11 Wake Forest J. Bus. & Intell. Prop. L. 295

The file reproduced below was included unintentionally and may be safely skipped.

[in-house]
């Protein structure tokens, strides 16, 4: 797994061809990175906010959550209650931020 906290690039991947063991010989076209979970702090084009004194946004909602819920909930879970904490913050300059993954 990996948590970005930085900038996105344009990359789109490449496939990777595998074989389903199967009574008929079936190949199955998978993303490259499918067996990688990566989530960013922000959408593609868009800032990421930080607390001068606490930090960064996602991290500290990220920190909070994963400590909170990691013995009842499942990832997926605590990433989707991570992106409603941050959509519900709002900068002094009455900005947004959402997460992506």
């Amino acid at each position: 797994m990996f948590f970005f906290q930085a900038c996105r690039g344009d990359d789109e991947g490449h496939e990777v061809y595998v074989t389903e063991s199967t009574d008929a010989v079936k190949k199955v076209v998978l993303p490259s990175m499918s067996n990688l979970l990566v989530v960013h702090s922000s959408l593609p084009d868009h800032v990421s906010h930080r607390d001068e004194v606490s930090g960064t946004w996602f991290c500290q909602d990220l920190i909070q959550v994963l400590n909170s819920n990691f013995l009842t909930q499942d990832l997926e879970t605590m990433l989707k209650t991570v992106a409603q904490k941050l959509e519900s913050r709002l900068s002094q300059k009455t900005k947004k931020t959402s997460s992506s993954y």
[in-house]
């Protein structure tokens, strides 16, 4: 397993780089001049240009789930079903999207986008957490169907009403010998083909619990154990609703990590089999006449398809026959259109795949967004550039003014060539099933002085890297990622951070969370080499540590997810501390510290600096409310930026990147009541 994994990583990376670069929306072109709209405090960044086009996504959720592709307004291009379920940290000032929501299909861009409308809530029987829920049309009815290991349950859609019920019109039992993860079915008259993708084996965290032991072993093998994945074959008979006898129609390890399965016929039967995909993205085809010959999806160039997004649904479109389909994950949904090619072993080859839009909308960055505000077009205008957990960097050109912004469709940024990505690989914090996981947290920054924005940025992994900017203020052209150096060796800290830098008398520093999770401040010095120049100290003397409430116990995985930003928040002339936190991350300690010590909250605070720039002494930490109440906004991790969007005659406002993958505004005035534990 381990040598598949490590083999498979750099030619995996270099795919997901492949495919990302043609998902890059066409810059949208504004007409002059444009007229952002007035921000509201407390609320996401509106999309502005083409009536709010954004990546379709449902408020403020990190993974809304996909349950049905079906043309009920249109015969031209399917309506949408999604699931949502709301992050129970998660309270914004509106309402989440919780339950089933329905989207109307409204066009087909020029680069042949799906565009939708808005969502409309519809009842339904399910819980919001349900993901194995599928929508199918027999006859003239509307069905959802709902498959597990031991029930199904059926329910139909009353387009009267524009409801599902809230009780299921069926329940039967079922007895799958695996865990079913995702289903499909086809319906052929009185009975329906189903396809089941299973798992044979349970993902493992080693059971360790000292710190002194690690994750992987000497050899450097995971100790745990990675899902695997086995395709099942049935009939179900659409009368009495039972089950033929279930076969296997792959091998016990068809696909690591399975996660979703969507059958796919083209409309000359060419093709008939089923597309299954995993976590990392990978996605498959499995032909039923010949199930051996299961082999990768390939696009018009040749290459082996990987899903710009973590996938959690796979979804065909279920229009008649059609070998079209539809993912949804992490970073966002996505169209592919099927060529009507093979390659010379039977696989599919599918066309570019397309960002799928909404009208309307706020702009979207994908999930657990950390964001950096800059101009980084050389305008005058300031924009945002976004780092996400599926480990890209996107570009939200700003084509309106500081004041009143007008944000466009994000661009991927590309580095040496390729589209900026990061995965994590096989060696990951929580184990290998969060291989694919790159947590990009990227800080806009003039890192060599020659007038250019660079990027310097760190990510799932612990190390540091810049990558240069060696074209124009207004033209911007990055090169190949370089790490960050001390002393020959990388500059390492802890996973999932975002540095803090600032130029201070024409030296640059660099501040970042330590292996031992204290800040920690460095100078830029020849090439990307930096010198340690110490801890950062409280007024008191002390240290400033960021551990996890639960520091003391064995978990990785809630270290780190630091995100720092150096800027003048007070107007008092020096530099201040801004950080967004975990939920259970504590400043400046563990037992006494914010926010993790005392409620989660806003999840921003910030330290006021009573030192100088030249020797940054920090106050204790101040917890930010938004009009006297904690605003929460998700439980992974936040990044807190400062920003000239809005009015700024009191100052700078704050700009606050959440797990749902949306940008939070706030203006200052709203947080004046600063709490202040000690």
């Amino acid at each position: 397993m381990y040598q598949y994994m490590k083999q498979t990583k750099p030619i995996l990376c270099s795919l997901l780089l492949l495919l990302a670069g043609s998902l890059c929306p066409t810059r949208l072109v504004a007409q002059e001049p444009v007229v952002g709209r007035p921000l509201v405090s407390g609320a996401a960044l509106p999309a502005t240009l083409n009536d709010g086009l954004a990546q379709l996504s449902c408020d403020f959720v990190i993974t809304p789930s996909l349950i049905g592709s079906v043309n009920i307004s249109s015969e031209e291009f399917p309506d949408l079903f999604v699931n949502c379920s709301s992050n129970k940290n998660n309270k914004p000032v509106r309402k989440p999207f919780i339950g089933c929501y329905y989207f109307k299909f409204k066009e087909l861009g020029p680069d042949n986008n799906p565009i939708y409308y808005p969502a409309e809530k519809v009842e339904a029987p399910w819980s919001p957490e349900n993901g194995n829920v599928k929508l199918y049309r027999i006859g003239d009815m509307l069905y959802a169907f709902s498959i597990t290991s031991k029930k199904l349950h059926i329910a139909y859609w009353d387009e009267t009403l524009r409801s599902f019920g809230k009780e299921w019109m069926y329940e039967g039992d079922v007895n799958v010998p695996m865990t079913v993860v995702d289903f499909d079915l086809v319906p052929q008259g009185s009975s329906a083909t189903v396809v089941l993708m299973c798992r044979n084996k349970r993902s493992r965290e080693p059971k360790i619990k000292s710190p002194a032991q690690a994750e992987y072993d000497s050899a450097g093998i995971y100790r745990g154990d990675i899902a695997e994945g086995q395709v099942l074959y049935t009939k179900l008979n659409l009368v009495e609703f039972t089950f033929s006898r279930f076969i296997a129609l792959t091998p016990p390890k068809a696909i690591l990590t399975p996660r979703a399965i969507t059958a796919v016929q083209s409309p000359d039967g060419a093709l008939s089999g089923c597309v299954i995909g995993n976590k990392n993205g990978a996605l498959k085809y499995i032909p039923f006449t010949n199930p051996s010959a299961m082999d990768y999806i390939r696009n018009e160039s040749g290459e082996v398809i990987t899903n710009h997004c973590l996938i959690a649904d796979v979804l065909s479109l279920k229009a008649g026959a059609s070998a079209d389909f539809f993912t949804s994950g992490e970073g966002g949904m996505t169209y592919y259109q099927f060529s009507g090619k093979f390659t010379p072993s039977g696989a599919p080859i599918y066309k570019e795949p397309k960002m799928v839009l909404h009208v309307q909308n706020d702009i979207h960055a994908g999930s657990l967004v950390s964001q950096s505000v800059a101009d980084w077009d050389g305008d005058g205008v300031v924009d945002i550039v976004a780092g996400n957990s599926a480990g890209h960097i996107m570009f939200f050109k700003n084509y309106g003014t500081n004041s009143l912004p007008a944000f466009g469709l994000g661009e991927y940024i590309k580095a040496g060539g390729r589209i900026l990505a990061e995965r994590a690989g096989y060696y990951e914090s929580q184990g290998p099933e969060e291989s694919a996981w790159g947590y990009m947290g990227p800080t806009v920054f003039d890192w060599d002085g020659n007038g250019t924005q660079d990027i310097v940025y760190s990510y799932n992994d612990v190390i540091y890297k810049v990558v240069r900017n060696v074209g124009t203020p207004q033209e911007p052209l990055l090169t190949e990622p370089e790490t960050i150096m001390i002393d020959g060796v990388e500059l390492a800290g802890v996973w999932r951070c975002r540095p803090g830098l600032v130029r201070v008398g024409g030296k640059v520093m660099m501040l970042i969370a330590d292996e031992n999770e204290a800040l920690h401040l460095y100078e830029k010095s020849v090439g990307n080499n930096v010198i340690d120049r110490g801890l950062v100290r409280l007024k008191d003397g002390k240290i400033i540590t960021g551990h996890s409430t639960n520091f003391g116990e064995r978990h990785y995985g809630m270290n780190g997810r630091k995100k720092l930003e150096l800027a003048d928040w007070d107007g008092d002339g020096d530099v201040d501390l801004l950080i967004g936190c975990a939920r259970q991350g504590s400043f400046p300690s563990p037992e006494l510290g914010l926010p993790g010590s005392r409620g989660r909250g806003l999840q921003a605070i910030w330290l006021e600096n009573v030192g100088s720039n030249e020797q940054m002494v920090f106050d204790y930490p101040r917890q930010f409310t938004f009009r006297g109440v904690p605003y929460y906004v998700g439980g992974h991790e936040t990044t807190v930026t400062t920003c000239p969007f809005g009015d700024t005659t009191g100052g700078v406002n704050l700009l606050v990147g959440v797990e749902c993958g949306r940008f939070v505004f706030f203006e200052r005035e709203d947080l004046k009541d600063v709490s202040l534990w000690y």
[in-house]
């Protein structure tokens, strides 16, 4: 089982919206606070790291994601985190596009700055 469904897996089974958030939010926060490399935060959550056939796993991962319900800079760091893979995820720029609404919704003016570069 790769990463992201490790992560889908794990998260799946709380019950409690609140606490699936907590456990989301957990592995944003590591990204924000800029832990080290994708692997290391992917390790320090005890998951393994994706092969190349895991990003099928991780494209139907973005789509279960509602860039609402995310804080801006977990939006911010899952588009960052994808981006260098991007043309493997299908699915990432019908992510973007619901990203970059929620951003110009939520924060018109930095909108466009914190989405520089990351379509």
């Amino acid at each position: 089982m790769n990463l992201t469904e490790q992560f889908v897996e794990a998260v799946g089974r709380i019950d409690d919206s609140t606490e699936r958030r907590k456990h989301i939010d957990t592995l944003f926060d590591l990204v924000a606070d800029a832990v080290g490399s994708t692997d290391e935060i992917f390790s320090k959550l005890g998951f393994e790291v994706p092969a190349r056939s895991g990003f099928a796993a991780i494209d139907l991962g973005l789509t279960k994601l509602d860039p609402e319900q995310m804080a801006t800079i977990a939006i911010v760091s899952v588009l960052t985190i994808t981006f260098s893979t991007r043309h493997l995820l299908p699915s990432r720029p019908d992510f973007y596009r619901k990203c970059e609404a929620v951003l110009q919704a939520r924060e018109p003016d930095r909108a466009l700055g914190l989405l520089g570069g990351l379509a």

When charitable nonprofits are forced into trademark fights, they are at risk of no longer being able to help their respective causes. Raising awareness of a condition many laypeople have not heard of is a noble goal with a steep uphill climb. Using and registering a mark to prevent others from diluting the organization’s message are appropriate measures and common practice among nonprofit organizations. This Comment explores the reality facing many small nonprofits: they are one cease-and-desist letter or lawsuit away from no longer being able to help people. Many organizations settle in the face of impossible legal fees, and as a result there is almost no case law analysis where larger organizations sue small nonprofits. Many entities, including corporations and large nonprofits, protect their marks fiercely and can crush smaller organizations by merely threatening the word “enjoin.” What could a small nonprofit organization do if it had to face a larger organization with a war chest specifically reserved for trademark litigation? What if a small nonprofit had lawyers who would not file defective pleadings and hamstring its motion to dismiss?